Wednesday, December 5, 2012

The Great Gatsby, by F. Scott Fitzgerald

Staff Review by Chris Saliba

The Great Gatsby shows the decay left after decadent living and the pursuit of pleasure, but leaves no great moral lessons for the reader.

Francis Scott Fitzgerald (1896-1940) wrote four complete novels, with the unfinished The Last Tycoon published posthumously in 1941. The Great Gatsby (1925) was his third novel, and is his most famous work. F. Scott Fitzgerald was also a prolific short story writer. He died young, in his early forties, having spent most of his years wreaking havoc on his health through alcoholism.

A Rich and Strange Novel


The Great Gatsby is a rich and strange novel, written in an elliptical style that demands concentration and slow reading. Fitzgerald weaves intricate and evocative sentences that read as almost Proustian. The narrative moves the action back and forward in a jaunty manner, roughly juxtaposing past events and knowledge against the present. The reader often finds themselves bewildered and left to play ‘catch ups’ with the story. This makes Fitzgerald’s style beguiling and modern.

The theme of the novel is hard to decipher. It tells the story of the mercurial Jay Gatsby, whose glittering lifestyle it appears is built on a past of shady business dealings. In the Wildean manner, he is a self-made man:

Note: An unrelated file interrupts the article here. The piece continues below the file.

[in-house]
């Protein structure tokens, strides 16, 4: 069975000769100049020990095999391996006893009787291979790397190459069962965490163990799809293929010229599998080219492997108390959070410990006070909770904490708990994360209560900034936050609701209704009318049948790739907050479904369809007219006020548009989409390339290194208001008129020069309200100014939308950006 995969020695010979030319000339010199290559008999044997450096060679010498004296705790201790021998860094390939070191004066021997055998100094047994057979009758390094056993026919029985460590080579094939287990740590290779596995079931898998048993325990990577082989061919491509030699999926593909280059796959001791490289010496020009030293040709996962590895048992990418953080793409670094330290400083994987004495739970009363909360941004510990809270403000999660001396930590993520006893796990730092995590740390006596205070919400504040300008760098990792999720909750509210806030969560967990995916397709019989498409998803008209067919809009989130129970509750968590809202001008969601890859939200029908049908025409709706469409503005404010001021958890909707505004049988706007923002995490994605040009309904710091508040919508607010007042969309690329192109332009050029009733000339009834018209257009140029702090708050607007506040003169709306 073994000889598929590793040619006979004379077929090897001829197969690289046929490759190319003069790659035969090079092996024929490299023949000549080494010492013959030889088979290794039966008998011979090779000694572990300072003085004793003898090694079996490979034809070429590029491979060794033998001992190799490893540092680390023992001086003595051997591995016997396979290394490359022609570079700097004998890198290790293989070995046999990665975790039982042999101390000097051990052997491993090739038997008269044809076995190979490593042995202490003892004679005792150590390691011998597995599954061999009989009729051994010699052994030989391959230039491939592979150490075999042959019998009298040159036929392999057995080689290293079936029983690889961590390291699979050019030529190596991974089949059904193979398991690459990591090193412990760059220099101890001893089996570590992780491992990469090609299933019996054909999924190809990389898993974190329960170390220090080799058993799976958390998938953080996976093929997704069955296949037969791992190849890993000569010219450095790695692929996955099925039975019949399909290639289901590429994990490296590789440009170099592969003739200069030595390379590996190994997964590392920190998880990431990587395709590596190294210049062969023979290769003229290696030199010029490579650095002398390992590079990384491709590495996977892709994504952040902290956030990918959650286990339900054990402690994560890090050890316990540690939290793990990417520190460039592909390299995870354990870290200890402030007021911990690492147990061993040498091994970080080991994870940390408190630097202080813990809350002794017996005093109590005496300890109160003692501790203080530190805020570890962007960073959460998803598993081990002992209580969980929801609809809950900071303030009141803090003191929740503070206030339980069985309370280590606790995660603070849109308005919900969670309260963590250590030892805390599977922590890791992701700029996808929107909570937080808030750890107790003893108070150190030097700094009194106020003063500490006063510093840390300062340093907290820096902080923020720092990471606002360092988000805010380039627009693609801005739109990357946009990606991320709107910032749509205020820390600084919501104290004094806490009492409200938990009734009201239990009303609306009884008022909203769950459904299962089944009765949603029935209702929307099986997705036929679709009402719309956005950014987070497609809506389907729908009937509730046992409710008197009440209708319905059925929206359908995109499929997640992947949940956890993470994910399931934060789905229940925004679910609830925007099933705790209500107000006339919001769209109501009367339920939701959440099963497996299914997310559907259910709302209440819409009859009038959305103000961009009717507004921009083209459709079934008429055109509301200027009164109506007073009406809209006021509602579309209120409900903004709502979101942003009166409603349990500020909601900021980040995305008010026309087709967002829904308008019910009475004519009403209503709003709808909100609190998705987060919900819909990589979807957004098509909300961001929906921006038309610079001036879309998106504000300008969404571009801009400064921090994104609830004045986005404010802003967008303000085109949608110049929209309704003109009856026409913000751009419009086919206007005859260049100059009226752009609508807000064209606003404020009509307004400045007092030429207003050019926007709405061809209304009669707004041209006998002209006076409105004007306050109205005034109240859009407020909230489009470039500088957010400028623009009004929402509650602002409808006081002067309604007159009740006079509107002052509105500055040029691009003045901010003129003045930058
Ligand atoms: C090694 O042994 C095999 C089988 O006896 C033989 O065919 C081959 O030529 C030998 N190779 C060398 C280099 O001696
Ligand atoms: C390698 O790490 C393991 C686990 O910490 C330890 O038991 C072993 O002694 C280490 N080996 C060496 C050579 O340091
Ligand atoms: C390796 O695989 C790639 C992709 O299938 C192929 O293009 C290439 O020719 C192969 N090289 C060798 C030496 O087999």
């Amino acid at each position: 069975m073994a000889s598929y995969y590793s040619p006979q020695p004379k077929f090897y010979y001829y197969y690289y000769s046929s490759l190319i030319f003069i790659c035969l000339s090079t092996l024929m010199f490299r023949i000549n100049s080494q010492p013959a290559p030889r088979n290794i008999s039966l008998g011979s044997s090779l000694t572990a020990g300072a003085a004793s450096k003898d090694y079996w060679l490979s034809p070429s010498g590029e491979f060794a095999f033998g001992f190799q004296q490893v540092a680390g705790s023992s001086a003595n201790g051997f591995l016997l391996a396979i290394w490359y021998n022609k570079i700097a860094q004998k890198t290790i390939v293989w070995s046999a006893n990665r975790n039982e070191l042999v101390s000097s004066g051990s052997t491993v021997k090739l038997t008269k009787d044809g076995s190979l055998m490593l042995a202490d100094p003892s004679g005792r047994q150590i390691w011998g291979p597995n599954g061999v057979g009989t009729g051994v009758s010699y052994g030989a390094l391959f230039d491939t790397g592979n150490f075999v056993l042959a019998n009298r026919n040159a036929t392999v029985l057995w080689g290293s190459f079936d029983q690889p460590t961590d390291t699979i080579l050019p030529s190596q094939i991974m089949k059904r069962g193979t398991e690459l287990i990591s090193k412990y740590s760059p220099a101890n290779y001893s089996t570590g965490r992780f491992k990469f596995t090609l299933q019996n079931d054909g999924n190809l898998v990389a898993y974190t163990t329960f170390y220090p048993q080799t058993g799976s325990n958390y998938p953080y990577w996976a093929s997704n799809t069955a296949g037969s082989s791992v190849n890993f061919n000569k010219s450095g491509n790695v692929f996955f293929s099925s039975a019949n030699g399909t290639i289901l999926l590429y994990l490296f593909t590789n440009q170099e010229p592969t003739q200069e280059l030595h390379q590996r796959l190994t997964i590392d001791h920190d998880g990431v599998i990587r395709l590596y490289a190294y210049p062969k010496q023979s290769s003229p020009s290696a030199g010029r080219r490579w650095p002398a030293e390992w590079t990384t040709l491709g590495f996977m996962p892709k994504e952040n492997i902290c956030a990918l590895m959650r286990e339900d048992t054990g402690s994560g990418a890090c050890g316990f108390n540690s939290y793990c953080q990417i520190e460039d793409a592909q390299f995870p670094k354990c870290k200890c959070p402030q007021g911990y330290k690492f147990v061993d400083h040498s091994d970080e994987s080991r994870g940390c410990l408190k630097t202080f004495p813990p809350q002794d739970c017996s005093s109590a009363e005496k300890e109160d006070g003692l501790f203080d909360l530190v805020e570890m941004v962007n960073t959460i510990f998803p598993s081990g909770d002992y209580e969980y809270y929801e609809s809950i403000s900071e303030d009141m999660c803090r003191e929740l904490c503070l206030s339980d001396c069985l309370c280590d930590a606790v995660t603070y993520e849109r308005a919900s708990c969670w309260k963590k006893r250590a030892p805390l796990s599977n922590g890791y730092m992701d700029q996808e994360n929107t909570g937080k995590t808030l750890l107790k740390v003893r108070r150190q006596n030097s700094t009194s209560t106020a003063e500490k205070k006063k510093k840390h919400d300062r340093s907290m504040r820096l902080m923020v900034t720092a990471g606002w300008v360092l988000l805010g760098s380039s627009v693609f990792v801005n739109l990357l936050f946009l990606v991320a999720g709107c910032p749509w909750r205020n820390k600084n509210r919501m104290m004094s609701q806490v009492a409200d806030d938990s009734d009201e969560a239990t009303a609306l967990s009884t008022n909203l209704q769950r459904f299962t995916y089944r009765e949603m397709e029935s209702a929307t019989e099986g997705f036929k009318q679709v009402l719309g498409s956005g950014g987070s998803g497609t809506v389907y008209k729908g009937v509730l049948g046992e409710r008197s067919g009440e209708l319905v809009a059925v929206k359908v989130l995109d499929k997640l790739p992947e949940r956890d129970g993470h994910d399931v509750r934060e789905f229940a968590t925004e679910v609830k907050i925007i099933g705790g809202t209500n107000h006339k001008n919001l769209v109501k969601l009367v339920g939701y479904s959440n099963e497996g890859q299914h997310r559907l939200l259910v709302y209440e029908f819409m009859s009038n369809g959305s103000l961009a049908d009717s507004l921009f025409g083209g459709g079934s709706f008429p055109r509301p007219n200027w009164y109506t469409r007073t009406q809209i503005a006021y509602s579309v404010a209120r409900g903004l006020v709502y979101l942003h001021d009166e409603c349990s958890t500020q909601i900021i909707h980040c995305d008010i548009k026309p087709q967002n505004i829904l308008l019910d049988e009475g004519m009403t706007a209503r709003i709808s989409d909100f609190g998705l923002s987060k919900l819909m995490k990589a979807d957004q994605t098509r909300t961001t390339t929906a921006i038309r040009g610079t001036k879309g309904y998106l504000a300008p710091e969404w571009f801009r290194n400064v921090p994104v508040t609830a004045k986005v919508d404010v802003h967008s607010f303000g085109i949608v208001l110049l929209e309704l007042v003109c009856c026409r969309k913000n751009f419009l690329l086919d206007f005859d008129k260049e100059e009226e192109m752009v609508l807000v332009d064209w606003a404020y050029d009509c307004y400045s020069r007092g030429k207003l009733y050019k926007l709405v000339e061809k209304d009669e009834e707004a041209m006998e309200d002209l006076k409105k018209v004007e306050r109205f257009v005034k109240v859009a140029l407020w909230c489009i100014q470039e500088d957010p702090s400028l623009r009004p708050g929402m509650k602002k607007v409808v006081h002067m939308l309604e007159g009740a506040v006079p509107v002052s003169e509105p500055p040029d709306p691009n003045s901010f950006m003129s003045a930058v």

“The truth was that Jay Gatsby of West Egg, Long Island, sprang from his Platonic conception of himself. He was a son of God – a phrase which, if it means anything, means just that – and he must be about His Father’s business, the service of a vast, vulgar, and meretricious beauty. So he invented just the sort of Jay Gatsby that a seventeen-year-old boy would be likely to invent, and to this conception he was faithful to the end.”

Gatsby is in love with Daisy Buchanan, who is married to the jerk Tom Buchanan. Tom in turn is having an affair with Myrtle Wilson. All these love affairs come out eventually, during an ugly scene, but Daisy does not seem to be able to figure out who she really loves. What all of these haphazard and desultory relationships mean is not clear, as no one seems particularly committed to anyone. The ‘grand passion’ of the novel is supposed to be between Gatsby and Daisy, but Gatsby seems too glib to be passionately involved with anyone.

Fitzgerald here encapsulates why it’s hard to feel much, if any, sympathy for his characters:

“They were careless people, Tom and Daisy – they smashed up things and creatures and then retreated back into their money or their vast carelessness, or whatever it was that kept them together, and let other people clean up the mess they had made…”

The Great Gatsby shows the decay left after decadent living and a lack of traditional social values (the powerful American economy has left everyone fabulously wealthy, but empty), yet the detritus of the Jazz Age Fitzgerald describes does not leave any interesting relics.

The Great Gatsby, by F. Scott Fitzgerald. Published by Penguin. ISBN: 9780141037639  RRP: $9.95